Given a class $\mathbf{M} \neq \emptyset$ and a formula $\phi$ from the language of set theory, let $\phi^{\mathbf{M}}$ denote the relativizatization of $\phi$ to $\mathbf{M}$. I want to show the if $\phi \vdash \psi$, then $\phi^{\mathbf{M}} \vdash \psi^{\mathbf{M}}$. I tried proving that if $\vdash \phi$, then $\vdash \phi^{\mathbf{M}}$, but I'm getting stucked in the induction steps - and one of the induction steps seems to be exactly what I want to prove. Anyone can shed some light?

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    $\begingroup$ Show that your inference rules relativize, and then mechanically relativize the proof. $\endgroup$ – Asaf Karagila Dec 26 '18 at 8:26

For any structure $A$ in the language of set theory, the class $\mathbf{M}$ can be interpreted as a subset $\mathbf{M}^A$ of $A$, which we view as a substructure of $A$ by restricting $\in$ to $\mathbf{M}^A$.

Then given a formula $\varphi$, the defining property of the formula $\varphi^\mathbf{M}$ is that for any structure $A$, we have $A\models \varphi^\mathbf{M}$ if and only if $\mathbf{M}^A\models \varphi$.

Now suppose $\varphi\vdash \psi$. By soundness and completeness, we have $\varphi\models \psi$, and it suffices to show $\varphi^\mathbf{M}\models \psi^\mathbf{M}$. So let $A$ be any model of $\varphi^\mathbf{M}$. Then $\mathbf{M}^A\models \varphi$. Since $\varphi\models \psi$, we have $\mathbf{M}^A\models \psi$, so $A\models \psi^\mathbf{M}$.

  • $\begingroup$ nice. I was trying to do it without using $\vDash$ - only the formal deductions. I would prefer to do it in this way, but it is just personal preference. $\endgroup$ – Nuntractatuses Amável Dec 26 '18 at 6:47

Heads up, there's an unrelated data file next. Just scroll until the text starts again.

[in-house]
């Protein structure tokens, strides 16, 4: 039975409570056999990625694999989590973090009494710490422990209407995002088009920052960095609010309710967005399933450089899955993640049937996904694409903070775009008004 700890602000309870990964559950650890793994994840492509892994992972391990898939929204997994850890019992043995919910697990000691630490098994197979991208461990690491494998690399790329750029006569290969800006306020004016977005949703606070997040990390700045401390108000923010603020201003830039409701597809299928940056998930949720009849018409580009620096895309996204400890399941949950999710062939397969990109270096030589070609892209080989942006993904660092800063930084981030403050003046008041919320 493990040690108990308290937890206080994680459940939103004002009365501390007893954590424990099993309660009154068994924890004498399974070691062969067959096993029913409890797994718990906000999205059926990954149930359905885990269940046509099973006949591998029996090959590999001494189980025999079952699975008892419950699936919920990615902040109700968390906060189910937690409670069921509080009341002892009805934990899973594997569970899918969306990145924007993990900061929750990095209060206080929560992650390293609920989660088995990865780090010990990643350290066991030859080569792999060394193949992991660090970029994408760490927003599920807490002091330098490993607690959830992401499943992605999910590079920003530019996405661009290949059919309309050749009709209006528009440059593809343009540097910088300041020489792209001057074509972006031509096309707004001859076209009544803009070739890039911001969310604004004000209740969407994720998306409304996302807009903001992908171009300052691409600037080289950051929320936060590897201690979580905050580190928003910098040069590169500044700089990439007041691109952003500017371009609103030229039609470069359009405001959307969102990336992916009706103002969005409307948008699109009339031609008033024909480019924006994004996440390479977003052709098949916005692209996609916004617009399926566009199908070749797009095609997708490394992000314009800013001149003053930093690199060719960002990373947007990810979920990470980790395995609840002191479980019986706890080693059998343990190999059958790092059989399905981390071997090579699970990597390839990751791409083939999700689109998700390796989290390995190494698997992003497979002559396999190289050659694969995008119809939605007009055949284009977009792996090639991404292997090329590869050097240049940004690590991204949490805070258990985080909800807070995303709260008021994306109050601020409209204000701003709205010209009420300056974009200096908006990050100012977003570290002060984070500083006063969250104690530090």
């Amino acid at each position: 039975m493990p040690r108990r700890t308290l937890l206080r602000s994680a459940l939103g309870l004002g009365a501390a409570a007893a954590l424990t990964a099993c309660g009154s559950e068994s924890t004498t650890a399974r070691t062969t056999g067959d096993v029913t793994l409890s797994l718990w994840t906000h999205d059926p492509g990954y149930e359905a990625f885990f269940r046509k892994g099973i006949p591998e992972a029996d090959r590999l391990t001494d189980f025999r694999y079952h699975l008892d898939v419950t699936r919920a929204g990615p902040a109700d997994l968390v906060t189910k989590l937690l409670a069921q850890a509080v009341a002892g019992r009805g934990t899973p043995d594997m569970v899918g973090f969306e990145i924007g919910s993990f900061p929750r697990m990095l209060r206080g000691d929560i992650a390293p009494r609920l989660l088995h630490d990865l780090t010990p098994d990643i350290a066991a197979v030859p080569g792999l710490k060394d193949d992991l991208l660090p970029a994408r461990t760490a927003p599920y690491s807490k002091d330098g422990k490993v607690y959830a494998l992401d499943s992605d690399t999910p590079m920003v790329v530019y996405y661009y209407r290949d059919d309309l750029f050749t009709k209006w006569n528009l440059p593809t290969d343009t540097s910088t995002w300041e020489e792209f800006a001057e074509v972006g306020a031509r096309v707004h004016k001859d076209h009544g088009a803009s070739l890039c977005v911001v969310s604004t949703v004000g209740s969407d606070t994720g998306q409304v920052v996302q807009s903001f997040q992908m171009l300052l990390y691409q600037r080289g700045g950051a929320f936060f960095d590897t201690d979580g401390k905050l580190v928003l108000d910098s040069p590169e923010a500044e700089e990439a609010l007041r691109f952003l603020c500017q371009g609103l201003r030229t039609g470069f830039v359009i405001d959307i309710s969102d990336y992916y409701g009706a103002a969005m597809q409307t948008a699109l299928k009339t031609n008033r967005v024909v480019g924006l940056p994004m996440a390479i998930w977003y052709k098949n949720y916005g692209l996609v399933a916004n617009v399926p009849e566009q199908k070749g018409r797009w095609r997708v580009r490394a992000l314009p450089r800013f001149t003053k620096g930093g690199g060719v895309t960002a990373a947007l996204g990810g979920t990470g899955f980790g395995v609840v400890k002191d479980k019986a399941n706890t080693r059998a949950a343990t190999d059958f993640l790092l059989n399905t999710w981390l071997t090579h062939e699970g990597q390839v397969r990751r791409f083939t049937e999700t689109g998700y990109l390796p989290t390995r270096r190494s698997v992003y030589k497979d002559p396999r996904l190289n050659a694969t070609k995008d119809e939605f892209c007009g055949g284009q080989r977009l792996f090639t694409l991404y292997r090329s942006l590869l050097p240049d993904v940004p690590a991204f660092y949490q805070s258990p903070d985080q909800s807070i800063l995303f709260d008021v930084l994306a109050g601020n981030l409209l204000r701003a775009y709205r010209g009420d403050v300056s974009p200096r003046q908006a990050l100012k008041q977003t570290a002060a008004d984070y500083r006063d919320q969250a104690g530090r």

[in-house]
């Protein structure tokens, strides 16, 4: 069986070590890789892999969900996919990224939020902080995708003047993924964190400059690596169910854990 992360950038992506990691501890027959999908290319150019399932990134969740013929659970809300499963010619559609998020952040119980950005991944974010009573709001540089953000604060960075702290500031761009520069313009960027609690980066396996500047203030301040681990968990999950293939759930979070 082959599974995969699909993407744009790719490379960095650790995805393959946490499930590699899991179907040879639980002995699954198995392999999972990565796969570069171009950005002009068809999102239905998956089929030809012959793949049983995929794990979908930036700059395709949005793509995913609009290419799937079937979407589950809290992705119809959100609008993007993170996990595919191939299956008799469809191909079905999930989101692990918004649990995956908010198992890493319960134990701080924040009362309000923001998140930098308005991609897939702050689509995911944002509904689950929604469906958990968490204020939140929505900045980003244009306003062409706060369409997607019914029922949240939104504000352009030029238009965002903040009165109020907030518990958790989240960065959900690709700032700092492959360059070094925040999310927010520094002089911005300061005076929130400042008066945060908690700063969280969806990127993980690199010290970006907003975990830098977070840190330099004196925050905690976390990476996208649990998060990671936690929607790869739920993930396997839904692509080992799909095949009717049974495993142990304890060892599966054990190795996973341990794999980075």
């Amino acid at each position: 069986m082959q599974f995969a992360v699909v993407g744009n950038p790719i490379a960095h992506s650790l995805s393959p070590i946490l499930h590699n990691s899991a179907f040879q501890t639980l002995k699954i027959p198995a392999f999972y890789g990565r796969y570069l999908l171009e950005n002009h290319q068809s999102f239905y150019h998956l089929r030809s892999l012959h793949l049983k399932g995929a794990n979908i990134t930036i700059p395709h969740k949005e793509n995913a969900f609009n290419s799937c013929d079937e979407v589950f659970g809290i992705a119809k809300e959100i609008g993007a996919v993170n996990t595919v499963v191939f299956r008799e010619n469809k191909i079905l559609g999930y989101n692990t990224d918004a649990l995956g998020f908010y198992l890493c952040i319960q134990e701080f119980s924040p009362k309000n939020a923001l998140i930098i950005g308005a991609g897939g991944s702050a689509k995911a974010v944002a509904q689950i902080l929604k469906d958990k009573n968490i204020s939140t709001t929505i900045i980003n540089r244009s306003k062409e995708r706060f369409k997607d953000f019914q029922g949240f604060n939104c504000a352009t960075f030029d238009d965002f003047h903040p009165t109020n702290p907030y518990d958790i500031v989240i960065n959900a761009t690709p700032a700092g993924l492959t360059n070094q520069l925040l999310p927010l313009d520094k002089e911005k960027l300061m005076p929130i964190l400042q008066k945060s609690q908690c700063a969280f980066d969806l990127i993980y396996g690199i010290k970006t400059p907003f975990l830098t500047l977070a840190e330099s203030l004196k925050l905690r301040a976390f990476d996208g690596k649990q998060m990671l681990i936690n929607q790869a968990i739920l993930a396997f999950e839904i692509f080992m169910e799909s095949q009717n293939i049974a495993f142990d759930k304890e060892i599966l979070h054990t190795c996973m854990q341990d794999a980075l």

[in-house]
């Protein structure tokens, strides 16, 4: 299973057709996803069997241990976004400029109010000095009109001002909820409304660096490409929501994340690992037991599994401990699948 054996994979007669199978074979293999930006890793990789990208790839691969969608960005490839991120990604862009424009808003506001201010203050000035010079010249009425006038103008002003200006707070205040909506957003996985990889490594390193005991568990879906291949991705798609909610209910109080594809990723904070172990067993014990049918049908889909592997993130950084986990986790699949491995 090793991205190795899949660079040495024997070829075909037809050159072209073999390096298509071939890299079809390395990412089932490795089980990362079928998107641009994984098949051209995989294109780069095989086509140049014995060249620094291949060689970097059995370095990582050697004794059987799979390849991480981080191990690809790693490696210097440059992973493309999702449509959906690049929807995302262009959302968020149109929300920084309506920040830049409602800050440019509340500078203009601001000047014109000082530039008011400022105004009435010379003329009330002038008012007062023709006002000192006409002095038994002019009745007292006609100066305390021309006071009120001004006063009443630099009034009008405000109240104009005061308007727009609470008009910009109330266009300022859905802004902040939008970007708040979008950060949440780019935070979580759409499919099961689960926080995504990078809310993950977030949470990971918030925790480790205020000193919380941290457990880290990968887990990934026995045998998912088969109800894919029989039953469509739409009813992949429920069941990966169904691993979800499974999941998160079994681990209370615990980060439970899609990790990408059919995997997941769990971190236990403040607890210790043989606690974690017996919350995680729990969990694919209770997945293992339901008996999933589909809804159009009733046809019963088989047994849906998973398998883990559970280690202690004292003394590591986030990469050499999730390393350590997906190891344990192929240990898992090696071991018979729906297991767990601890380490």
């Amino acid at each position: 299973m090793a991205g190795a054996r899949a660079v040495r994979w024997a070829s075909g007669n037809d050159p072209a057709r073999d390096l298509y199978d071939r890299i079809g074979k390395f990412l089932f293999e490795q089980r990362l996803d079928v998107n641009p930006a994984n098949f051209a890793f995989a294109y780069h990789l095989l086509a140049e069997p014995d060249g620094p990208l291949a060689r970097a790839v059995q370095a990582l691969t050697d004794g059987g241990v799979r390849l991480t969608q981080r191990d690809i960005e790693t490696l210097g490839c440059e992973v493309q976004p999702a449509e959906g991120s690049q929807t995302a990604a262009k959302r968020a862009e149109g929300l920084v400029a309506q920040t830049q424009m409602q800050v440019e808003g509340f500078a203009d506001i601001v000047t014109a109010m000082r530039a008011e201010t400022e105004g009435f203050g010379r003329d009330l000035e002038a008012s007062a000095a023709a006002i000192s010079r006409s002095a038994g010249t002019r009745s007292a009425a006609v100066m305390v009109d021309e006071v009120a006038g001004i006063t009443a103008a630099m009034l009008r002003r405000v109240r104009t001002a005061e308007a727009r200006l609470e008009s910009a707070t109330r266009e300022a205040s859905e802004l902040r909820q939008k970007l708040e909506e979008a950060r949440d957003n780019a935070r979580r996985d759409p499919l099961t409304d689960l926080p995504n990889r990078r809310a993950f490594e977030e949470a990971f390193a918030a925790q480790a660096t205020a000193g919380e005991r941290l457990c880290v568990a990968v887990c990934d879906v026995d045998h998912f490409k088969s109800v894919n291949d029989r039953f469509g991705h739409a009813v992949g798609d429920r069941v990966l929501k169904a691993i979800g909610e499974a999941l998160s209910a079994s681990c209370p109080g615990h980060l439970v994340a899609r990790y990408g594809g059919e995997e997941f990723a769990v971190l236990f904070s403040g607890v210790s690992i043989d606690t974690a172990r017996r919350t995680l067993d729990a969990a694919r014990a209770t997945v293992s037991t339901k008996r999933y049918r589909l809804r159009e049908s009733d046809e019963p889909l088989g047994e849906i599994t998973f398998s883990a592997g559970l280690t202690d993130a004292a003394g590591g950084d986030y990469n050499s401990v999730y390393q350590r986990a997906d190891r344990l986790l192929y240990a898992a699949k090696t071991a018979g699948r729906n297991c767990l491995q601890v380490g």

• $\begingroup$ I tried proving the defining property you mentioned, and I encountered some dificulties. Mainly, the point that if $\phi$ is the sentence $\exists x \psi$, then $\psi$ is not necessarily a sentence - in which case I am not sure what the defining property means. I then tried proving for arbitrary formulas, with an assignment of values for the variables: then it struck me that, for this to make any sense, the variables can only assume values in $\mathbf{M}^A$. Is this the case? I've seen relativization only in the context of set theory - in Kunen's book. I'm slightly confused. $\endgroup$ – Nuntractatuses Amável Dec 26 '18 at 8:07
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    $\begingroup$ Yes, to prove the "defining property", you need to do an induction over formulas. Here the statement you want to prove by induction is: For any formula $\varphi(x)$, any structure $A$, and any tuple $a\in (\mathbf{M}^A)^x$, we have $A\models \varphi^{\mathbf{M}}(a)$ if and only if $\mathbf{M}^A\models \varphi(a)$. This restricts to the property I wrote above when $\varphi$ is a sentence. $\endgroup$ – Alex Kruckman Dec 26 '18 at 15:50
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    $\begingroup$ If you prefer a purely syntactic proof, you can follow Asaf's hint above. $\endgroup$ – Alex Kruckman Dec 26 '18 at 15:52
  • $\begingroup$ I managed to prove it (the "defining property"), thank you :). I'll try to do it in a purely syntactical way, now. $\endgroup$ – Nuntractatuses Amável Dec 28 '18 at 0:33

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